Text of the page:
Roberta Grimes on Afterlife Communications
While you and I have lips and voices which
Are for kissing and to sing with
Who cares if some one-eyed son of a bitch
Invents an instrument to measure spring with?
- e. e. cummings
Can consciousness only be examined through science? Or can consciousness be examined through consciousness itself? Does history, literature, anthropology, meditation, mystic experience, philosophy, anomaly, the testimonies of millions, have anything to say about consciousness? Or must all defer to the epistemological hegemony of science?
This Consciousness Dialog looks at consciousness from all perspectives and gazes fearlessly at the astonishing and baffling mystery presented by the existence of the universe without restricting thought to the reductive ontological lens of the scientific method. And consciousness is an inseparable part of that mystery.
Now are afterlife communications woo-woo, spooky, and forbidden fringe? Then, one could ask, what could be spookier than consciousness itself? We can at least conceive of an empirical verification for afterlife messages or telepathy. But consciousness itself is the brute fact of an ontological reality entirely different than matter. It is undeniably real, yet as immaterial as a ghost. It has no mass, no dimension, and no measurable objective existence. What could be more supernatural? And yet here it is, non-physical phenomena haunting the entire planet.
Science is driven to say that it must be physical somehow because everything must be physical. Note that this is not based on scientific evidence but on the philosophical premise that the only thing irreducibly real is physical.
We often hear, “There is no evidence for consciousness independent of a brain. When you die, you die. The consciousness is gone and the evidence is a corpse without consciousness." And that is all science has.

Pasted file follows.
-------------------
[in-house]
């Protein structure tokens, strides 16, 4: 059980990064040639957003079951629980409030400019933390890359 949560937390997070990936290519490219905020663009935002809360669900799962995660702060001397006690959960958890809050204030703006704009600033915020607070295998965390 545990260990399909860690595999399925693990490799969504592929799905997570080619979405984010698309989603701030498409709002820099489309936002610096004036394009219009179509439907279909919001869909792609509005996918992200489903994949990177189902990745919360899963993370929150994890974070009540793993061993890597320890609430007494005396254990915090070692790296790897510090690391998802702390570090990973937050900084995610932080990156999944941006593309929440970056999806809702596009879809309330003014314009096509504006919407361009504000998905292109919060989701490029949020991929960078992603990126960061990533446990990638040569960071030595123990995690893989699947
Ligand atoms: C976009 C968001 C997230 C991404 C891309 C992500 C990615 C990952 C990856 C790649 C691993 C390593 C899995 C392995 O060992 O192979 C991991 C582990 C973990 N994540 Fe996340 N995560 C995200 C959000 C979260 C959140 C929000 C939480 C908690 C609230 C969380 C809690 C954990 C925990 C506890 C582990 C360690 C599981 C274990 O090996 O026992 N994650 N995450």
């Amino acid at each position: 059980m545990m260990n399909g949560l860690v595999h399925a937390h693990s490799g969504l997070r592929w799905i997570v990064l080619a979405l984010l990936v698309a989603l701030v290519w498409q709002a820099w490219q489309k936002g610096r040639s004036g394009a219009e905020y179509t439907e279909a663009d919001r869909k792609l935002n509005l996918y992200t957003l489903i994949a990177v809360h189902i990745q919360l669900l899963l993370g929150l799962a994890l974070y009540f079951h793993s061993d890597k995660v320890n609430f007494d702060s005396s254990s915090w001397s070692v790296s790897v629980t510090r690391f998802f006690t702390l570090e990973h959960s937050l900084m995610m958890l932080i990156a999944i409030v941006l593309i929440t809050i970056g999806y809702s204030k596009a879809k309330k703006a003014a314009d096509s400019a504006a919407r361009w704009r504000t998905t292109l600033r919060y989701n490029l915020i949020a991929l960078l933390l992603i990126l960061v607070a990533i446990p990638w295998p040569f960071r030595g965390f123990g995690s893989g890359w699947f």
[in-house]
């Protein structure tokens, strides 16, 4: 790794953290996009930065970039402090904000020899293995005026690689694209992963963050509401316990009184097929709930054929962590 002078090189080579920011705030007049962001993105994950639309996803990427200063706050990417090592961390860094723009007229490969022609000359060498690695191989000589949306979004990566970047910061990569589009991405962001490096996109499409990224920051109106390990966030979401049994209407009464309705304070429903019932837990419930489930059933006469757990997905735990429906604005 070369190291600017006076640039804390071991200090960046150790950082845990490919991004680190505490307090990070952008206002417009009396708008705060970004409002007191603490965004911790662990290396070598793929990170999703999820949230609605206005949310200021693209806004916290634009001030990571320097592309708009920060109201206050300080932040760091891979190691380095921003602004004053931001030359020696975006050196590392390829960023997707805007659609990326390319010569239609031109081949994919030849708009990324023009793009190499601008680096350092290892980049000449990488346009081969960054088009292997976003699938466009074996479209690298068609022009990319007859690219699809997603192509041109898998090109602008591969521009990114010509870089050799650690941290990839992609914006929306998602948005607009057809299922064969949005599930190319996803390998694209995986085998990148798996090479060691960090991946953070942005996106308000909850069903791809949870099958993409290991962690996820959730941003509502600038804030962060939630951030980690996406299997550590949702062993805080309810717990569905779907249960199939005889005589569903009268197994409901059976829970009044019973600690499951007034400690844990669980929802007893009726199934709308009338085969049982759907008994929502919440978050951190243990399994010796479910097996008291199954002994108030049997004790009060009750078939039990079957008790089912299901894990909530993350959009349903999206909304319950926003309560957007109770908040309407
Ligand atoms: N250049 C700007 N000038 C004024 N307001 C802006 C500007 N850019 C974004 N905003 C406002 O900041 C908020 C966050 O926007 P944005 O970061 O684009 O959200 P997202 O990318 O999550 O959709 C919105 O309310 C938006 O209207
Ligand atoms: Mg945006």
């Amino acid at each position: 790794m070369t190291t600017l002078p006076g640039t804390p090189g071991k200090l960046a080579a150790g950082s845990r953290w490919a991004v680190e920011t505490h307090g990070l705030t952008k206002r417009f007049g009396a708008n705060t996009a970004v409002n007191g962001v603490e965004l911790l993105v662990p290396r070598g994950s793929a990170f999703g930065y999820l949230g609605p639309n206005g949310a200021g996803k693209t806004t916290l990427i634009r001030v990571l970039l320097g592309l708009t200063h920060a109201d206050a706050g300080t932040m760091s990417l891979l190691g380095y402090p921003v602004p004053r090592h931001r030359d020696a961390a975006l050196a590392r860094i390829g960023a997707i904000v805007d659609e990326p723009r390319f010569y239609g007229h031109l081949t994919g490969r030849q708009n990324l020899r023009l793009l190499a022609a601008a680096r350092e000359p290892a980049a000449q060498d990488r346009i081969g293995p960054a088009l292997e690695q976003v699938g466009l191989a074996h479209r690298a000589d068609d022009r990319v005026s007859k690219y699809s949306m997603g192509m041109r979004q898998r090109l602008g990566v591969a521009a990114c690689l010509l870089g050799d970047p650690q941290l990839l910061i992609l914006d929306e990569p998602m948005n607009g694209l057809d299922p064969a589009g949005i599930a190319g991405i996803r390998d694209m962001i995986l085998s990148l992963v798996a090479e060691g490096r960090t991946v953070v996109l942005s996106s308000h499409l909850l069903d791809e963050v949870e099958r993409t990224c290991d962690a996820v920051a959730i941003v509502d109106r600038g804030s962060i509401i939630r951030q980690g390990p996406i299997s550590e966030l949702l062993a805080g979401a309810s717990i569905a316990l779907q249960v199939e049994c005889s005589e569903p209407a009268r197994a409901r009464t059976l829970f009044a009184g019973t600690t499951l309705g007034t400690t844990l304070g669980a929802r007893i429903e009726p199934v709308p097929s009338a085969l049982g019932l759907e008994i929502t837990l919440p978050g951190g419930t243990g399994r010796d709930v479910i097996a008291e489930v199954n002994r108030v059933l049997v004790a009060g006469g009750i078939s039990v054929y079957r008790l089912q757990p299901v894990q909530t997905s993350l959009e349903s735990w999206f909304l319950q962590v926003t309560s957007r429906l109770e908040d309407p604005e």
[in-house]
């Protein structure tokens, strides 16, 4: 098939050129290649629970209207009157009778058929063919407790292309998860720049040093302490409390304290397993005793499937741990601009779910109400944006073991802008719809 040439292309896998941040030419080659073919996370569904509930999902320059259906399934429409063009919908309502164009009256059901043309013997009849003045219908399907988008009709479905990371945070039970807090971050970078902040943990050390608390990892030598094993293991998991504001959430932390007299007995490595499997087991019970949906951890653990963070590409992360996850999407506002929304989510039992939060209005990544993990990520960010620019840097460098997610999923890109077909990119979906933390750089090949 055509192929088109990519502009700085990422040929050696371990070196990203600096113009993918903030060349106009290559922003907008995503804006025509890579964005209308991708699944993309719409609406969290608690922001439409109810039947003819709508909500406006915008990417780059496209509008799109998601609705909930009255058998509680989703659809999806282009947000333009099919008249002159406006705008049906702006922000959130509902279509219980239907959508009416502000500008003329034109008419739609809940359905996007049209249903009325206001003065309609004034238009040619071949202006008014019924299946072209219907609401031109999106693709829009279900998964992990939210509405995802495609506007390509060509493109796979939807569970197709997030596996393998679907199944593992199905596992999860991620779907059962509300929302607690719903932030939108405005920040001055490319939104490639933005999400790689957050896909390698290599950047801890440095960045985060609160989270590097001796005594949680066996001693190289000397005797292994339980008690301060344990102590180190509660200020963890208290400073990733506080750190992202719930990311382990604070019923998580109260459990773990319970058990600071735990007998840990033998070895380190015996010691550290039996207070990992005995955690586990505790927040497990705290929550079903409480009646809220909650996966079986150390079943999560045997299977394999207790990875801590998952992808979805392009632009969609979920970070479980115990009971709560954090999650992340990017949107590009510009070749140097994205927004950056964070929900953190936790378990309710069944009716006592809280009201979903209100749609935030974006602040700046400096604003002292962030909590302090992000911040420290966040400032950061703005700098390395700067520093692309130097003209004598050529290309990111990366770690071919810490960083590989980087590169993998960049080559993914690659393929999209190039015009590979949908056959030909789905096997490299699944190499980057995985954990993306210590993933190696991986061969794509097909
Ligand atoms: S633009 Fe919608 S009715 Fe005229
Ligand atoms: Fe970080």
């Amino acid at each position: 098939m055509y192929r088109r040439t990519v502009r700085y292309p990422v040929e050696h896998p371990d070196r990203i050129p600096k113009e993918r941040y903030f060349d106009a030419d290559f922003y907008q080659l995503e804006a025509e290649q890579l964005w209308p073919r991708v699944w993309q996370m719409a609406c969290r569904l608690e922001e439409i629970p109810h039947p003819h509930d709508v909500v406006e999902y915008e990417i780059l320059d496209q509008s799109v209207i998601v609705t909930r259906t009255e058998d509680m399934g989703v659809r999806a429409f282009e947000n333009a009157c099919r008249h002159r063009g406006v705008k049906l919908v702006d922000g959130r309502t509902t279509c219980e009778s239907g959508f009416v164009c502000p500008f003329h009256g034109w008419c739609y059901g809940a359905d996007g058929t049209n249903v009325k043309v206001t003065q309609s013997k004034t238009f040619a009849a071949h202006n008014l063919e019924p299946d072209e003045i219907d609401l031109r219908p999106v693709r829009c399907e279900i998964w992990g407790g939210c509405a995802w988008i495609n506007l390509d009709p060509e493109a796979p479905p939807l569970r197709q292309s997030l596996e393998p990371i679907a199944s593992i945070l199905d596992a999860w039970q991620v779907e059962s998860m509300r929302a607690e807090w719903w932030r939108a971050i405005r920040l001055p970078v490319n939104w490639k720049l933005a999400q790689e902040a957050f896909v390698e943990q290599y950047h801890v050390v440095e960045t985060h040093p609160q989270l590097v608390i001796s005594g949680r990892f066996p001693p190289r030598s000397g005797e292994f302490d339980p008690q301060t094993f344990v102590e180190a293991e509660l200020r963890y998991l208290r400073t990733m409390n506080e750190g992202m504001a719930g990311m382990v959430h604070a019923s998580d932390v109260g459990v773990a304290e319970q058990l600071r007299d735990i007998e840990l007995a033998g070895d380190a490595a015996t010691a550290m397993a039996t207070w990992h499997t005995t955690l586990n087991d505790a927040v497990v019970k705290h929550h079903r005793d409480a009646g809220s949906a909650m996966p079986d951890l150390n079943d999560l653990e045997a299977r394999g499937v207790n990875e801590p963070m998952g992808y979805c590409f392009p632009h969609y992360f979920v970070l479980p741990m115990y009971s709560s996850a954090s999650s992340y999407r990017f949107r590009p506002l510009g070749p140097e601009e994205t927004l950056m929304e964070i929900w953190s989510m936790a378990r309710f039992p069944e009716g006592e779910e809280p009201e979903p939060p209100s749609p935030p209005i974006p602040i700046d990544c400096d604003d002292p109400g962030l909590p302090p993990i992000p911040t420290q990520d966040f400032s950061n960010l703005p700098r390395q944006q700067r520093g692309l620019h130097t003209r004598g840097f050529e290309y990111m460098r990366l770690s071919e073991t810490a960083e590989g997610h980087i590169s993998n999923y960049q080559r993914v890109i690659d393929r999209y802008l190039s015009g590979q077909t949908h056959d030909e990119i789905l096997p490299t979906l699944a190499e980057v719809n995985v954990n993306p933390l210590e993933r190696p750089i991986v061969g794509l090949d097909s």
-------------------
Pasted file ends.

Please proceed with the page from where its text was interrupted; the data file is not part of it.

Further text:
But let us apply the same model to a cell phone: If you break a cell phone the people inside it are gone and they are not coming back. But wait a minute, we can go out and find those people and show that they still exist and were only speaking through the cell phone. Obviously there is another possible model for consciousness.
Roberta Grimes, a local practicing attorney, had an experience of light at the age of eight, and a second one at the age of twenty, which set her on a course to try to understand those experiences. In the process she studied nearly two centuries of abundant and consistent afterlife communication. Compiling those communications, she has found a consistent testimony of a rich, varied, and complex existence that is as real as our own. As a result she wrote a book, “The Fun of Dying”. She has had many speaking engagements and radio broadcasts across the country. But of late, her attention has turned to the implications of consciousness for our understanding of the nature of reality. What are the implications for science? For neuroscience? For cosmology? For quantum physics?
Roberta believes these communications tell us something about who and what we really are. She will speak on her afterlife studies and current thinking and then there will be a follow-up Q & A and discussion.